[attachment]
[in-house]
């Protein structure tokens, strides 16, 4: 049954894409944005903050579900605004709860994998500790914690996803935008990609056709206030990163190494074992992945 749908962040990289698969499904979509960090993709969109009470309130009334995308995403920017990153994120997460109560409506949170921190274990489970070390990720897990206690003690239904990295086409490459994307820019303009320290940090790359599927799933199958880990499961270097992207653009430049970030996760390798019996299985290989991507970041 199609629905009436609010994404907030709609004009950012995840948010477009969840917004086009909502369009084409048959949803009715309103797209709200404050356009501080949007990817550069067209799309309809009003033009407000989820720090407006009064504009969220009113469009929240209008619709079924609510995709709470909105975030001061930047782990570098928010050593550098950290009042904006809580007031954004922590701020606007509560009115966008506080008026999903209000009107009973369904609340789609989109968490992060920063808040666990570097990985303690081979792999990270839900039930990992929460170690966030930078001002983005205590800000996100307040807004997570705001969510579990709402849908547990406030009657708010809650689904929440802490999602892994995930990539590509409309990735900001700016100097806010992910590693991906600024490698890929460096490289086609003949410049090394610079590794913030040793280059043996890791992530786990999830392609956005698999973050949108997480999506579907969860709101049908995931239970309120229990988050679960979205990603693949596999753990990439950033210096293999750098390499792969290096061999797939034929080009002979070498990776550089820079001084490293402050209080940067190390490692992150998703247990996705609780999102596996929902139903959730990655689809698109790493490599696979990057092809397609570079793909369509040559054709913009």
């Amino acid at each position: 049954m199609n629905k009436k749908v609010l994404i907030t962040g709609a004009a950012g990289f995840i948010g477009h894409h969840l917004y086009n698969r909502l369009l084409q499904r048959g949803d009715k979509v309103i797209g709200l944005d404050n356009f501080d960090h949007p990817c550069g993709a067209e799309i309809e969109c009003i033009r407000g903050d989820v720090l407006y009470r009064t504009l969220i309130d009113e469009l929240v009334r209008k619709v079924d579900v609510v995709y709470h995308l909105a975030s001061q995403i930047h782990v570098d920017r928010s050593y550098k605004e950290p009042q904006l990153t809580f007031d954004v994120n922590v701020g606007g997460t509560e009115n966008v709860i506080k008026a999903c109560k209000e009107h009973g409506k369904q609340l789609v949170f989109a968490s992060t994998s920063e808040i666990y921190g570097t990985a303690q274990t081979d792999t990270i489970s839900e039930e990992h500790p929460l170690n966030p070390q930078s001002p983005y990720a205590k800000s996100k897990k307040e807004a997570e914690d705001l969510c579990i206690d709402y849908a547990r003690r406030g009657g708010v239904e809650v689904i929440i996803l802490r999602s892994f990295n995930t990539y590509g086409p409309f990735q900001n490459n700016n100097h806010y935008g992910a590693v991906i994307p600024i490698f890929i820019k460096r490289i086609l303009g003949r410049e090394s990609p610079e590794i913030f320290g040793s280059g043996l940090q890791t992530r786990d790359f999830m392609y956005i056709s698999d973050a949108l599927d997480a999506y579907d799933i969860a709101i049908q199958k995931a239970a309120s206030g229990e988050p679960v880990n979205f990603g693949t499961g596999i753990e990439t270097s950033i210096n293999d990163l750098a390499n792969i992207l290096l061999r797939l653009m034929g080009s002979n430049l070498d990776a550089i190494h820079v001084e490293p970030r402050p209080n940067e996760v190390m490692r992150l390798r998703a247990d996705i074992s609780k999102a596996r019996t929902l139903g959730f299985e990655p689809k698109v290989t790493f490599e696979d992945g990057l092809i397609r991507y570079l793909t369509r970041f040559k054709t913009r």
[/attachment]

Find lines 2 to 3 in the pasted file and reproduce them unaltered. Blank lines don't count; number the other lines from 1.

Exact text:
């Protein structure tokens, strides 16, 4: 049954894409944005903050579900605004709860994998500790914690996803935008990609056709206030990163190494074992992945 749908962040990289698969499904979509960090993709969109009470309130009334995308995403920017990153994120997460109560409506949170921190274990489970070390990720897990206690003690239904990295086409490459994307820019303009320290940090790359599927799933199958880990499961270097992207653009430049970030996760390798019996299985290989991507970041 199609629905009436609010994404907030709609004009950012995840948010477009969840917004086009909502369009084409048959949803009715309103797209709200404050356009501080949007990817550069067209799309309809009003033009407000989820720090407006009064504009969220009113469009929240209008619709079924609510995709709470909105975030001061930047782990570098928010050593550098950290009042904006809580007031954004922590701020606007509560009115966008506080008026999903209000009107009973369904609340789609989109968490992060920063808040666990570097990985303690081979792999990270839900039930990992929460170690966030930078001002983005205590800000996100307040807004997570705001969510579990709402849908547990406030009657708010809650689904929440802490999602892994995930990539590509409309990735900001700016100097806010992910590693991906600024490698890929460096490289086609003949410049090394610079590794913030040793280059043996890791992530786990999830392609956005698999973050949108997480999506579907969860709101049908995931239970309120229990988050679960979205990603693949596999753990990439950033210096293999750098390499792969290096061999797939034929080009002979070498990776550089820079001084490293402050209080940067190390490692992150998703247990996705609780999102596996929902139903959730990655689809698109790493490599696979990057092809397609570079793909369509040559054709913009």
């Amino acid at each position: 049954m199609n629905k009436k749908v609010l994404i907030t962040g709609a004009a950012g990289f995840i948010g477009h894409h969840l917004y086009n698969r909502l369009l084409q499904r048959g949803d009715k979509v309103i797209g709200l944005d404050n356009f501080d960090h949007p990817c550069g993709a067209e799309i309809e969109c009003i033009r407000g903050d989820v720090l407006y009470r009064t504009l969220i309130d009113e469009l929240v009334r209008k619709v079924d579900v609510v995709y709470h995308l909105a975030s001061q995403i930047h782990v570098d920017r928010s050593y550098k605004e950290p009042q904006l990153t809580f007031d954004v994120n922590v701020g606007g997460t509560e009115n966008v709860i506080k008026a999903c109560k209000e009107h009973g409506k369904q609340l789609v949170f989109a968490s992060t994998s920063e808040i666990y921190g570097t990985a303690q274990t081979d792999t990270i489970s839900e039930e990992h500790p929460l170690n966030p070390q930078s001002p983005y990720a205590k800000s996100k897990k307040e807004a997570e914690d705001l969510c579990i206690d709402y849908a547990r003690r406030g009657g708010v239904e809650v689904i929440i996803l802490r999602s892994f990295n995930t990539y590509g086409p409309f990735q900001n490459n700016n100097h806010y935008g992910a590693v991906i994307p600024i490698f890929i820019k460096r490289i086609l303009g003949r410049e090394s990609p610079e590794i913030f320290g040793s280059g043996l940090q890791t992530r786990d790359f999830m392609y956005i056709s698999d973050a949108l599927d997480a999506y579907d799933i969860a709101i049908q199958k995931a239970a309120s206030g229990e988050p679960v880990n979205f990603g693949t499961g596999i753990e990439t270097s950033i210096n293999d990163l750098a390499n792969i992207l290096l061999r797939l653009m034929g080009s002979n430049l070498d990776a550089i190494h820079v001084e490293p970030r402050p209080n940067e996760v190390m490692r992150l390798r998703a247990d996705i074992s609780k999102a596996r019996t929902l139903g959730f299985e990655p689809k698109v290989t790493f490599e696979d992945g990057l092809i397609r991507y570079l793909t369509r970041f040559k054709t913009r």